Intel's EvanSport NAS Platform

Intel's recent foray into the consumer electronics (CE) space started with the 2007 launch of the Intel CE 2110 media processor. It was intended for digital set top boxes and media players / recorders. Based on a 1 GHz Intel XScale processor core, it had all the necessary integrated DSPs, GPUs, encryption engines and other I/Os. Around the same time, the Intel XScale business was sold to Marvell. Therefore, the follow-up Intel CE 3100 series for the same target market was based on a 800 MHz Intel Pentium M processor. The development of the Atom microarchitecture made it necessary to have yet another shift when it came to the Intel CE 4100. Fortunately, both Intel CE 4100 and the follow-up, CE 5300, are based around Atom cores. In an effort to branch out, the Intel CE 5300 series first debuted as a STB / media player platform (tagged Berryville in March 2012). A year later, it was also re-launched as a storage platform, EvanSport, for home users with media-centric usage patterns.

The CE5300 SoC ticks all the necessary I/O interfaces and features necessary for a media streaming platform. On the networked storage front, the blocks of interest are the high speed IOs, the GMAC and the security processor. We have one GbE interface. The typical x86 2-bay NAS usually comes with dual network ports (capable of port trunking), but units based on EvanSport are unlikely to have that. This is acceptable, considering that the unit is supposed to cater to home consumers who want to use it as a media server.

The other aspect of interest is the number of SATA and PCIe lanes. Two SATA ports point to most EvanSport designs ending up with two hard drive bays. As more and more data is generated by home consumers (thanks to smartphones which make it easier for users to shoot pictures and videos), two bays may not be sufficient moving forward (particularly when RAID protection is applied). NAS vendors may choose to use the two PCIe lanes along with a SATA bridge to provide two additional SATA ports on the board. Therefore, the maximum number of bays that we can hope to see with acceptable performance in a EvanSport-based NAS will be four.

The security processor is an interesting component. It contains an AES engine, but is primarily meant for handling DRM content in a STB environment. It should potentially be possible to use it to accelrate performance of encrypted volumes. However, it is up to the NAS vendors to take advantage of the feature.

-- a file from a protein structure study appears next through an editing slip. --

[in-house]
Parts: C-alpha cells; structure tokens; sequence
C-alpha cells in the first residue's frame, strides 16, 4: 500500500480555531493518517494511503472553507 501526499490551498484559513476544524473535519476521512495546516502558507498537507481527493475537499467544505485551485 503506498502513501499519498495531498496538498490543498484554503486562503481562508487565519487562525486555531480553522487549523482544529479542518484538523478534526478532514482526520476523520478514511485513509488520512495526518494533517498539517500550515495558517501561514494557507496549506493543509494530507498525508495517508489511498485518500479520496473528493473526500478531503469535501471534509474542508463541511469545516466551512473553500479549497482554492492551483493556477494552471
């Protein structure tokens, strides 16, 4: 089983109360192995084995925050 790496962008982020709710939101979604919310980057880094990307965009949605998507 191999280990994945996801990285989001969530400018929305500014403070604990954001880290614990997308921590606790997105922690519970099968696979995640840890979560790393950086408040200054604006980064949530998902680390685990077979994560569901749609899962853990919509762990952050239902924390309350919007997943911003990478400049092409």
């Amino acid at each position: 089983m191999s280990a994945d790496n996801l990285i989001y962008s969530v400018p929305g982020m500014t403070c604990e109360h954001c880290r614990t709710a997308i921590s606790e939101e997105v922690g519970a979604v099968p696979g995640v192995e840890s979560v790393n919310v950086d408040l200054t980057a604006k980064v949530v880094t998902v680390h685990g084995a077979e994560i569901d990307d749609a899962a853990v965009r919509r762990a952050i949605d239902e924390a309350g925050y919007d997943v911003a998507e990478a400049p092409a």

Introduction Setup and Usage Impressions
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  • JoannWDean - Saturday, December 14, 2013 - link

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  • JEmlay - Monday, May 19, 2014 - link

    No, I do not need more than 2 slots. 2 Drives, RAID0 with an external NTFS backup. Reply
  • xdrol - Monday, November 25, 2013 - link

    Someone please enlighten me. Why does a NAS platform need a H.264 _encoder_? Reply
  • OzzieGT - Monday, November 25, 2013 - link

    Transcode content into H.264 for devices which might not be able to read the native format. Reply
  • jwcalla - Tuesday, November 26, 2013 - link

    Are there really devices out there that can't do H.264 Full HD? Reply
  • ganeshts - Tuesday, November 26, 2013 - link

    Bandwidth constraints? You probably don't want a 1080p video streamed to your smartphone (which probably may not support the original H.264 profile) in full bit-rate. Transcoding to a smaller bitrate is often the reason why people use media servers. Reply
  • jwcalla - Tuesday, November 26, 2013 - link

    Aren't we talking about like 10 Mb/s? What modern wifi couldn't handle that? Reply
  • ganeshts - Tuesday, November 26, 2013 - link

    Blu-ray uncompressed MKVs can go up to 54 Mbps for non-3D titles. Couple this with multiple streams being played via different mobile devices simultaneously -- it still makes sense to transcode to a lower bitrate in situations (read, small screens) where the quality difference is not noticeable. Reply
  • jwcalla - Tuesday, November 26, 2013 - link

    People are storing uncompressed Blu-ray on their two-bay NAS? Reply
  • ganeshts - Tuesday, November 26, 2013 - link

    Why not? 4 TB + 4 TB in RAID-1 will get you a pretty big library, considering that the average Blu-ray size without the extras and stuff will probably be inbetween 20 - 30 GB. Reply

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